Don’t assume all espresso shots are the same. They’re not.
So much variability can occur from one espresso shot to the next. Your next coffee house visit could be the best espresso experience of your life, the worst of your life, or something somewhere in between.
Why is espresso so finicky?
Well, a lot of things must go right to produce that beautiful crema, that full body, and that richness of flavor, all packed into that small shot glass. Knowing what to look for in your next espresso shot will help make each coffee house visit your best one yet.
Good espresso starts with the beans. Contrary to popular opinion, you don’t need an espresso roast to make good espresso. In fact, roasting your beans too darkly will lead to flat tasting espresso. Roasting beans to such an oily point then loading it into your grinder means over time your espresso machine may become clogged by the oil residue.
There is no such thing as a specific espresso bean. Espresso can be made from any variety of coffee beans. Though it is true some beans are better suited for espresso shots than others. But this too is highly dependent on user preference.
Espresso can be made merely from a single origin bean variety such as a Guatemalan Antigua, or a blend of beans such as a Guatemala Antigua, Sumatra Mandheling, and a bit of Robusta for good, earthy measure.
No matter what beans you choose for your home espresso machine, or what beans your local coffee houses use, the best beans are beans that are high quality and properly roasted to a shade that just begins to show a bit of sheen on the bean surface.
When you walk into your local coffeehouse take a look at the beans in the hopper on top or beside the espresso machine. Often the hoppers are tinted, so it’s hard to tell the actual shade of the beans.
But, what you will be able to see is how shiny the beans are. If it looks like those beans were bathed in a tub of oil before being loaded in the hopper, then just turn around and walk right out the door.
Or just order a drip coffee instead. Oily beans mean all the flavor inside the beans has been pulled out of the bean already. Your espresso shot will taste nothing like what a good pull of espresso should.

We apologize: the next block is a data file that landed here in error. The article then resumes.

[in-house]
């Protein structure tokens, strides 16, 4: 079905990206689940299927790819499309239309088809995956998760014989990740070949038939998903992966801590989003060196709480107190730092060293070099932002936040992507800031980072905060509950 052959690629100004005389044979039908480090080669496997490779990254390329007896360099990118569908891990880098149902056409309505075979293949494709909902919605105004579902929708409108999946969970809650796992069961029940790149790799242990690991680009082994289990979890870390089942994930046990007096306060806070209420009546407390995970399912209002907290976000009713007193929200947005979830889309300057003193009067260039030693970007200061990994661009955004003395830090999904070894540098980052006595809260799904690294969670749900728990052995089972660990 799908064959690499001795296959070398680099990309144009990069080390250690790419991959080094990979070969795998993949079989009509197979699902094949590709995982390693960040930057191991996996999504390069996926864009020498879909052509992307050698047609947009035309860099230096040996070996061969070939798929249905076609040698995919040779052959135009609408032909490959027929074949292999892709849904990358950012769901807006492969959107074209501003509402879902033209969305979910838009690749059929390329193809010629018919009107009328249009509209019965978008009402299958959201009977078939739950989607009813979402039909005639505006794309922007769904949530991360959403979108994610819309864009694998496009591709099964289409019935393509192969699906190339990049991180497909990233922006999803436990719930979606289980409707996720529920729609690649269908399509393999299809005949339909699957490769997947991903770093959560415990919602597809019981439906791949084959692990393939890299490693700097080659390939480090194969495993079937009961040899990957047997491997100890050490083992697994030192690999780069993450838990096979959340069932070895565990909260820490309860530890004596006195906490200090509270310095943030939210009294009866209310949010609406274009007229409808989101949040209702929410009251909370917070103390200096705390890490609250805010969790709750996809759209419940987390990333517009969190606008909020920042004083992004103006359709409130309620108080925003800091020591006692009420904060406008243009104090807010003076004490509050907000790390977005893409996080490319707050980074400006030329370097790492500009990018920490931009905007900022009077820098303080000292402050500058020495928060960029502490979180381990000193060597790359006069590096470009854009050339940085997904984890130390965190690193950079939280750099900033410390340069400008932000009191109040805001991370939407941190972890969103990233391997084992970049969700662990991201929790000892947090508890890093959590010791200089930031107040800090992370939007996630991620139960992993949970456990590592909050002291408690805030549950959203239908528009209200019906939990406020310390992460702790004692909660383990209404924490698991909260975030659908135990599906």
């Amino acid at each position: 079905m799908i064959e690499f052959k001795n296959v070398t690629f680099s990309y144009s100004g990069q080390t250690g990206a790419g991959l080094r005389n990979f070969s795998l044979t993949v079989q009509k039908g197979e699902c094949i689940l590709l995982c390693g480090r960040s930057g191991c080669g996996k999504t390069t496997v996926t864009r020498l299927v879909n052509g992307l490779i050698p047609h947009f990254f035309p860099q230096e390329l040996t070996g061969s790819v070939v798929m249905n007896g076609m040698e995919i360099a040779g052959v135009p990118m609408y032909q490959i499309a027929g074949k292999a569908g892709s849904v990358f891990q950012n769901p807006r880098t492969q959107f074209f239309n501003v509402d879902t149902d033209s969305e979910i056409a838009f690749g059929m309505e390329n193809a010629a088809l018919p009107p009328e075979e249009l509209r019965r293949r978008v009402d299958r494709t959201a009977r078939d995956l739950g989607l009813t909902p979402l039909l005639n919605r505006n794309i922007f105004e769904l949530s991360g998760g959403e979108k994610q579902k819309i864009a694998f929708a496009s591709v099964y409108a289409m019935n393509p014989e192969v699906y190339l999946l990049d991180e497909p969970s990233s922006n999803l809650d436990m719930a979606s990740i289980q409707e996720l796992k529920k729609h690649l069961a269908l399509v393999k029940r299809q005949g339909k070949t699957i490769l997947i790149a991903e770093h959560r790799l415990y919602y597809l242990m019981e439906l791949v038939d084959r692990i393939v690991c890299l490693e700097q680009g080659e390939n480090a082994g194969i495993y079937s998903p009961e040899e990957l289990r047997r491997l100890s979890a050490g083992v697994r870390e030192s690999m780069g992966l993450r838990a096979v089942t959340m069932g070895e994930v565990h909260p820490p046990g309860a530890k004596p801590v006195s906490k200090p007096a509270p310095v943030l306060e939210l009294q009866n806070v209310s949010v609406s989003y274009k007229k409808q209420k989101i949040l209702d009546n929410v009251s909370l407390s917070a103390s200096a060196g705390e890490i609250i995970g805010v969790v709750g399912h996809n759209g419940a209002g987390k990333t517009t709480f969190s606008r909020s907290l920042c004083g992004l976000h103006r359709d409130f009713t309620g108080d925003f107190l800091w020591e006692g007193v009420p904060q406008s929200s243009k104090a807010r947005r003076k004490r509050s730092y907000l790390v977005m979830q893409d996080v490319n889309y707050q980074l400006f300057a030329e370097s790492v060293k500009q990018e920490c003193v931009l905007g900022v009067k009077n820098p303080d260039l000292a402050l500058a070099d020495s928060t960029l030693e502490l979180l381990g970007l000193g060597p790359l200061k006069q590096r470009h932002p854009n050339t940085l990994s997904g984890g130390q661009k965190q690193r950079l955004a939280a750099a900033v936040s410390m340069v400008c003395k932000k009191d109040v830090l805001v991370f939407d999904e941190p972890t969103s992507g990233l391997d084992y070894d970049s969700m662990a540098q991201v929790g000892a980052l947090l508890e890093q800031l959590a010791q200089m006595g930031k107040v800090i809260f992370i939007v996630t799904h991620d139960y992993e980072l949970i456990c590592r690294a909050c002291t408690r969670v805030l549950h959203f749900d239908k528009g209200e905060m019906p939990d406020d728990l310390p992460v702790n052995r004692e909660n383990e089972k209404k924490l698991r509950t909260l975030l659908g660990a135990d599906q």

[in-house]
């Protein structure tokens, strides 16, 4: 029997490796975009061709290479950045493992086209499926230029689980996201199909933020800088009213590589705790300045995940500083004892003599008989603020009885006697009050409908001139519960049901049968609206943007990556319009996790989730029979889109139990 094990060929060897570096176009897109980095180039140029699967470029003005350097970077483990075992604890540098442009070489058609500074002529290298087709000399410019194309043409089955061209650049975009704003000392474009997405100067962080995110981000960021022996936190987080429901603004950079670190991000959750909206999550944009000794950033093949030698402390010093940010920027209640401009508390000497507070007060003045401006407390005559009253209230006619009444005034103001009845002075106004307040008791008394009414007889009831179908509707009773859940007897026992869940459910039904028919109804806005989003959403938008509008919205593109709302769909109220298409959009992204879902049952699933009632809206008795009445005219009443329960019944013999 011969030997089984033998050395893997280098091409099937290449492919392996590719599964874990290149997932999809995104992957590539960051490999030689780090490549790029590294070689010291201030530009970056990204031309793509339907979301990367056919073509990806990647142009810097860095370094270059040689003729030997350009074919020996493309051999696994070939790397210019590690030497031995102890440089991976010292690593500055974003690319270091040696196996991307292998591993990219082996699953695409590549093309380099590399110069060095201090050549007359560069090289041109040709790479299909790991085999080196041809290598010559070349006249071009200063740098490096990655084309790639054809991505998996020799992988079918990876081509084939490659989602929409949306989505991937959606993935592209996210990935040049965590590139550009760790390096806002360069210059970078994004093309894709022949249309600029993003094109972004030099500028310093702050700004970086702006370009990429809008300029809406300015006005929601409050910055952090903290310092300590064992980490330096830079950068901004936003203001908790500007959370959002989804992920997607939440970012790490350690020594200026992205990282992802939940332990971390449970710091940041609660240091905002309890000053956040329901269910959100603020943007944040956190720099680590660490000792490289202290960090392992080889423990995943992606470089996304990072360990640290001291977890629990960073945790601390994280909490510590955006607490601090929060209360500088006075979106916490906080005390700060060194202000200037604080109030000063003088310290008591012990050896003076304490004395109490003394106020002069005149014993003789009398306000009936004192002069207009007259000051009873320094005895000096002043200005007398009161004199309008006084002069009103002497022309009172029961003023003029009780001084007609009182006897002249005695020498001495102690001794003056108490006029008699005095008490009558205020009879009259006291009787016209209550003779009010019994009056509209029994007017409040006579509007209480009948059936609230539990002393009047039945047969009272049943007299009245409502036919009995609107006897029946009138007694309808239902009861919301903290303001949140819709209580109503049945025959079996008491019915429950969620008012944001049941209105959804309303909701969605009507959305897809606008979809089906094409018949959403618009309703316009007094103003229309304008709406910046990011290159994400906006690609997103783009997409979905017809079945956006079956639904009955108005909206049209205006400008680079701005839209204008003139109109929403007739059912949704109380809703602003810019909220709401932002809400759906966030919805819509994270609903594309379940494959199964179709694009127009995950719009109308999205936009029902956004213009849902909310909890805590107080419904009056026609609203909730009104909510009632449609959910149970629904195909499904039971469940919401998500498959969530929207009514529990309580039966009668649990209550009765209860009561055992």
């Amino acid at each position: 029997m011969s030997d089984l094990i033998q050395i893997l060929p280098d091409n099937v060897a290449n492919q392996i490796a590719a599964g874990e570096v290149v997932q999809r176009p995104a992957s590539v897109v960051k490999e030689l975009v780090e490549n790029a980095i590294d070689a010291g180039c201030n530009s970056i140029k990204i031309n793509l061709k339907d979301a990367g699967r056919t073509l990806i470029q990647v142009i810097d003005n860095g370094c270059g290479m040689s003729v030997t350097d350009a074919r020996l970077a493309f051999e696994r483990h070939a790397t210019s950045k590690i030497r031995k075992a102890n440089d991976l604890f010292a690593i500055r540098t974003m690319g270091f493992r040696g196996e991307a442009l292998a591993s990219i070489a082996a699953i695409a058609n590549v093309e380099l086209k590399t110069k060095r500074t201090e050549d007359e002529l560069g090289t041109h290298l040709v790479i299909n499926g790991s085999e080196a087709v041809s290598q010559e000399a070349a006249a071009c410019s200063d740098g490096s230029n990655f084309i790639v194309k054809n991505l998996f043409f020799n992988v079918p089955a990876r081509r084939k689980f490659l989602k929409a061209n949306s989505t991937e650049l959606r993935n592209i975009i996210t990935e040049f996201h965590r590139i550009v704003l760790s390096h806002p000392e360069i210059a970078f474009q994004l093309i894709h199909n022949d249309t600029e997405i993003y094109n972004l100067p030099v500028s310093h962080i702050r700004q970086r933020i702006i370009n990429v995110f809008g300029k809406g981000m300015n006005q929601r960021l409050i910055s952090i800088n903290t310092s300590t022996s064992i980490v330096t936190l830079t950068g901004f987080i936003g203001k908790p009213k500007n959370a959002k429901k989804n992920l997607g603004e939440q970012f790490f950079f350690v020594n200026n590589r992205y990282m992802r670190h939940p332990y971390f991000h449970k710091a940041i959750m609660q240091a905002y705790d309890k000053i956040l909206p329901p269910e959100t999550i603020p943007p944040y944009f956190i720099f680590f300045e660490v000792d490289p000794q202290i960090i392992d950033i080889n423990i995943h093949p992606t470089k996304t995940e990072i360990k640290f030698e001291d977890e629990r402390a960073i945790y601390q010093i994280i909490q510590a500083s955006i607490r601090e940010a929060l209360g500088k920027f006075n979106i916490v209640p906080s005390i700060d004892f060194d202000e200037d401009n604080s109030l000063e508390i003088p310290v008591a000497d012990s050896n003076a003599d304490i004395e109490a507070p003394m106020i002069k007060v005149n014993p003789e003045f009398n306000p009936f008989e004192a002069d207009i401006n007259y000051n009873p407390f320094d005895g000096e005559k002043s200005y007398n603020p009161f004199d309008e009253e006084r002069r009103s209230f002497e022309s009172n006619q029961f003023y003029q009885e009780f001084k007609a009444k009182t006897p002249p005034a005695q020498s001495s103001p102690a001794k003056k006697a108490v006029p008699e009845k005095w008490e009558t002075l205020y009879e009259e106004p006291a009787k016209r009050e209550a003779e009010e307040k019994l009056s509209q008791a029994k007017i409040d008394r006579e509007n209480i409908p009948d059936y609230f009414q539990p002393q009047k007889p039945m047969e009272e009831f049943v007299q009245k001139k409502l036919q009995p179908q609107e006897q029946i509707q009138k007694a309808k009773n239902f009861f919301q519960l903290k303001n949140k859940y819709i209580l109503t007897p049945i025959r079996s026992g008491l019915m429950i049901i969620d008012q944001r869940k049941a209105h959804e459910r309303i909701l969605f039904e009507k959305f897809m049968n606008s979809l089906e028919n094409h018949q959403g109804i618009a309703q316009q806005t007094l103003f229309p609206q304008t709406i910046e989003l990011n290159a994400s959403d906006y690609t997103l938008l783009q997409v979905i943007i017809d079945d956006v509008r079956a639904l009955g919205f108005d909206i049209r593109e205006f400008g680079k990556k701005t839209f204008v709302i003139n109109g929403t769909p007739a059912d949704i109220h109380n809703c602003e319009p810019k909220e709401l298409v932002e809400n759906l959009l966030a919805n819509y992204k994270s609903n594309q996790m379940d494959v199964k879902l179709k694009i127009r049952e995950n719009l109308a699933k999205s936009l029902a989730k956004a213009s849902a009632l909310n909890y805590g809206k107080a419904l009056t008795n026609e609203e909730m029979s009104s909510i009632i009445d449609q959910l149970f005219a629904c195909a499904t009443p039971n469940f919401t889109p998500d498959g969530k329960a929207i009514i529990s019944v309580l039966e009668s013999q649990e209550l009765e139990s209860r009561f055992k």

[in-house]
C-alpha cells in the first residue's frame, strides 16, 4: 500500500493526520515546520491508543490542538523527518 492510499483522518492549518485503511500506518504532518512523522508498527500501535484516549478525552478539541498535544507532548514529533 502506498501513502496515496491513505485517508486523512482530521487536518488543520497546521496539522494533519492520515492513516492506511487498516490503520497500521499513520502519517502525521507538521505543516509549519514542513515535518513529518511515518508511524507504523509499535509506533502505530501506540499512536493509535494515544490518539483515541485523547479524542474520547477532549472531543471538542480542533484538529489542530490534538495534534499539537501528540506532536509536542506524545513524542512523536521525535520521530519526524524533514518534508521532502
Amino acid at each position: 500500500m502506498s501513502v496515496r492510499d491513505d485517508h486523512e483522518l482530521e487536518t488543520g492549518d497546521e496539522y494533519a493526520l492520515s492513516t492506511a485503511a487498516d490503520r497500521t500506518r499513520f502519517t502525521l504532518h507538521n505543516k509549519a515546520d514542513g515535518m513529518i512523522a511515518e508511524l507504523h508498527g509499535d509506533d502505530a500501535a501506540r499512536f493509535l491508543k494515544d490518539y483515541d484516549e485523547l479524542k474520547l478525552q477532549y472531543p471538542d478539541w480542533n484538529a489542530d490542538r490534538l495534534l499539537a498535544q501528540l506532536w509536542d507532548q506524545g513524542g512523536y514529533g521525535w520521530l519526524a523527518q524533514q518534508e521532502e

Once you have the right beans ready to go for your espresso shot, you’ll need to make sure your espresso machine is ready to go too.
For a coffeehouse, this means ensuring your commercial grade machine and grinder (they could be combined into one fully automatic machine) are properly maintained and calibrated. Machines that are well taken care of means they’ll be able to properly produce an espresso shot that’s free from residue, not under extracted, and not over extracted.
If you are using a semi-automatic machine, whether a home or a commercial one, you’ll be pulling your espresso shots manually. This means the fineness of the grind, the pressure on the tamp, and the quantity of the dose of espresso grounds is completely up to you. It will be up to you to make sure you are not under extracting or over extracting your espresso.
A healthy espresso shot is one that pulls from the machine at an even rate, in a uniform golden color, so that it resembles honey pouring off of a spoon. If you have a pressure gauge on your espresso machine, the bars of pressure should be within an acceptable window. If you’re watching your espresso being made at the local coffee house, look for that honey like liquid flowing evenly from the portafilter into the shot glass.
Don’t let that barista give you an espresso shot that’s been sitting on the bar for more than 10 seconds. Don’t let them serve up an espresso shot that does not have a nice, thick golden crema (very similar to the foamy head of a draught stout beer). Once the shot is pulled, as the espresso settles, you should see a thick swirly movement of varying shades of tan and brown within the glass.
If your espresso comes flying out of the spout as fast as water from a faucet, your espresso will be under-extracted and devoid of any meaningful flavor. If that espresso shot is poured into a milk-based drink, such as a latte, you’re more likely to think you ordered a steamed milk with a hint of espresso instead of an actual latte.
Conversely, if your espresso oozes out so slowly in just a slip of a stream, chances are your espresso is severely over extracted, resulting in a bitter cup. If you’ve ever had a cappuccino or other drink that showcases the simple combination of espresso and milk that you could barely stomach down because of the bitterness, chances are your barista pulled an over extracted espresso.
The best coffee houses will steam their milk first for every drink so that the espresso shot can be pulled directly into the milk, or at the very least into the shot glasses, and then into the milk. They do this so espresso doesn’t cool off before it hits the milk, meaning the freshest possible pull for you to enjoy.
Take a look at the barista area. Sometimes the cleanliness of the area will give you an indication of how much the barista cares about the product.
While messy espresso bar areas may not be a guarantee you’ll get subpar espresso, often a messy barista who does not seem to care about the appearance of their workstation and the cleanliness of their equipment, means they won’t care about the craftsmanship of your espresso either.
A good barista will take the time to make sure the equipment is calibrated correctly and accurately, the beans are appropriately roasted, and the shot is adequately timed and pulled in a timely manner. With a barista who cares, the precious pennies you pay for your espresso will never be ill-spent.